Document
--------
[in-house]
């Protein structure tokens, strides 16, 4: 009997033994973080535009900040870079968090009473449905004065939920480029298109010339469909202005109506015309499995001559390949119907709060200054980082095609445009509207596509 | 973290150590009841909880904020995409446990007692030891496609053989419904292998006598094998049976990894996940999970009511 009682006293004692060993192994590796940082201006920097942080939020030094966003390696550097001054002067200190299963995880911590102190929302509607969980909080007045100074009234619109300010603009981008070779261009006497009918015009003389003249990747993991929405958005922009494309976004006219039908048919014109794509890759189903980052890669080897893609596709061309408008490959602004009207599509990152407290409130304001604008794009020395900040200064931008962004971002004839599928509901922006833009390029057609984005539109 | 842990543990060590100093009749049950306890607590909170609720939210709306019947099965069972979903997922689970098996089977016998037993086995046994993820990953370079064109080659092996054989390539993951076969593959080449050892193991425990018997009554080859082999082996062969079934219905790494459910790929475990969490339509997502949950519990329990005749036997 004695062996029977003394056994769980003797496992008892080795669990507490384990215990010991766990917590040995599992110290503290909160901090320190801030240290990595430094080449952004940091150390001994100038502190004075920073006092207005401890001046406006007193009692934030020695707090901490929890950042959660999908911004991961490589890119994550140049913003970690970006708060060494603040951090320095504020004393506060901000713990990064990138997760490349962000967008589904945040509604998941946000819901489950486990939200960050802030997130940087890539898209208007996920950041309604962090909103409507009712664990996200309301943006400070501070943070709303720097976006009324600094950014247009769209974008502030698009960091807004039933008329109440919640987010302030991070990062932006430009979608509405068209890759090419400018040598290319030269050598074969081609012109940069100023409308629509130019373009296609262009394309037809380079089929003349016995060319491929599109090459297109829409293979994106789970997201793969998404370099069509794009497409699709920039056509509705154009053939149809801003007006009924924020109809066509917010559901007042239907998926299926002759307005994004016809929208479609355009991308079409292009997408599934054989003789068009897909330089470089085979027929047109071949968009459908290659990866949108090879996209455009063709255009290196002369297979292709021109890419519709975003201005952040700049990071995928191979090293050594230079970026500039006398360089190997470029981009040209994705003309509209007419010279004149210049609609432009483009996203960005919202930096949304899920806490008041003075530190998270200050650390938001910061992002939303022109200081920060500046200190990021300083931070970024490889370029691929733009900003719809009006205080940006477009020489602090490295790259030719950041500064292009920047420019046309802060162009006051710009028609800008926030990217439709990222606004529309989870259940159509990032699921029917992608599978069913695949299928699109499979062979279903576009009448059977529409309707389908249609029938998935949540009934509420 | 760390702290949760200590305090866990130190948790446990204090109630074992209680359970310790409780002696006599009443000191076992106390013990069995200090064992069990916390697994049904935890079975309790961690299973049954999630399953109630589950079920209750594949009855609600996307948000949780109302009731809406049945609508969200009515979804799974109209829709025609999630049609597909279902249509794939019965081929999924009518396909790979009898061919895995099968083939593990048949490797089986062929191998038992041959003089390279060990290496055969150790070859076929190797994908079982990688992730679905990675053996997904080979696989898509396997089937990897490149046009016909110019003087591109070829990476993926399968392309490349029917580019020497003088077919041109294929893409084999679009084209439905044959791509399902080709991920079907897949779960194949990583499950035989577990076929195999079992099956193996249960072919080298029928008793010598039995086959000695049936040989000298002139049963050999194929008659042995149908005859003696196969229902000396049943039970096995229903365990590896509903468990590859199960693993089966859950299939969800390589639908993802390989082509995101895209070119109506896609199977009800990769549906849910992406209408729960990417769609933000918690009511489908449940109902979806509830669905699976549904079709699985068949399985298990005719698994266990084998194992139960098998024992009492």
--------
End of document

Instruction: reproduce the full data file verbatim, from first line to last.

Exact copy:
[in-house]
């Protein structure tokens, strides 16, 4: 009997033994973080535009900040870079968090009473449905004065939920480029298109010339469909202005109506015309499995001559390949119907709060200054980082095609445009509207596509 | 973290150590009841909880904020995409446990007692030891496609053989419904292998006598094998049976990894996940999970009511 009682006293004692060993192994590796940082201006920097942080939020030094966003390696550097001054002067200190299963995880911590102190929302509607969980909080007045100074009234619109300010603009981008070779261009006497009918015009003389003249990747993991929405958005922009494309976004006219039908048919014109794509890759189903980052890669080897893609596709061309408008490959602004009207599509990152407290409130304001604008794009020395900040200064931008962004971002004839599928509901922006833009390029057609984005539109 | 842990543990060590100093009749049950306890607590909170609720939210709306019947099965069972979903997922689970098996089977016998037993086995046994993820990953370079064109080659092996054989390539993951076969593959080449050892193991425990018997009554080859082999082996062969079934219905790494459910790929475990969490339509997502949950519990329990005749036997 004695062996029977003394056994769980003797496992008892080795669990507490384990215990010991766990917590040995599992110290503290909160901090320190801030240290990595430094080449952004940091150390001994100038502190004075920073006092207005401890001046406006007193009692934030020695707090901490929890950042959660999908911004991961490589890119994550140049913003970690970006708060060494603040951090320095504020004393506060901000713990990064990138997760490349962000967008589904945040509604998941946000819901489950486990939200960050802030997130940087890539898209208007996920950041309604962090909103409507009712664990996200309301943006400070501070943070709303720097976006009324600094950014247009769209974008502030698009960091807004039933008329109440919640987010302030991070990062932006430009979608509405068209890759090419400018040598290319030269050598074969081609012109940069100023409308629509130019373009296609262009394309037809380079089929003349016995060319491929599109090459297109829409293979994106789970997201793969998404370099069509794009497409699709920039056509509705154009053939149809801003007006009924924020109809066509917010559901007042239907998926299926002759307005994004016809929208479609355009991308079409292009997408599934054989003789068009897909330089470089085979027929047109071949968009459908290659990866949108090879996209455009063709255009290196002369297979292709021109890419519709975003201005952040700049990071995928191979090293050594230079970026500039006398360089190997470029981009040209994705003309509209007419010279004149210049609609432009483009996203960005919202930096949304899920806490008041003075530190998270200050650390938001910061992002939303022109200081920060500046200190990021300083931070970024490889370029691929733009900003719809009006205080940006477009020489602090490295790259030719950041500064292009920047420019046309802060162009006051710009028609800008926030990217439709990222606004529309989870259940159509990032699921029917992608599978069913695949299928699109499979062979279903576009009448059977529409309707389908249609029938998935949540009934509420 | 760390702290949760200590305090866990130190948790446990204090109630074992209680359970310790409780002696006599009443000191076992106390013990069995200090064992069990916390697994049904935890079975309790961690299973049954999630399953109630589950079920209750594949009855609600996307948000949780109302009731809406049945609508969200009515979804799974109209829709025609999630049609597909279902249509794939019965081929999924009518396909790979009898061919895995099968083939593990048949490797089986062929191998038992041959003089390279060990290496055969150790070859076929190797994908079982990688992730679905990675053996997904080979696989898509396997089937990897490149046009016909110019003087591109070829990476993926399968392309490349029917580019020497003088077919041109294929893409084999679009084209439905044959791509399902080709991920079907897949779960194949990583499950035989577990076929195999079992099956193996249960072919080298029928008793010598039995086959000695049936040989000298002139049963050999194929008659042995149908005859003696196969229902000396049943039970096995229903365990590896509903468990590859199960693993089966859950299939969800390589639908993802390989082509995101895209070119109506896609199977009800990769549906849910992406209408729960990417769609933000918690009511489908449940109902979806509830669905699976549904079709699985068949399985298990005719698994266990084998194992139960098998024992009492």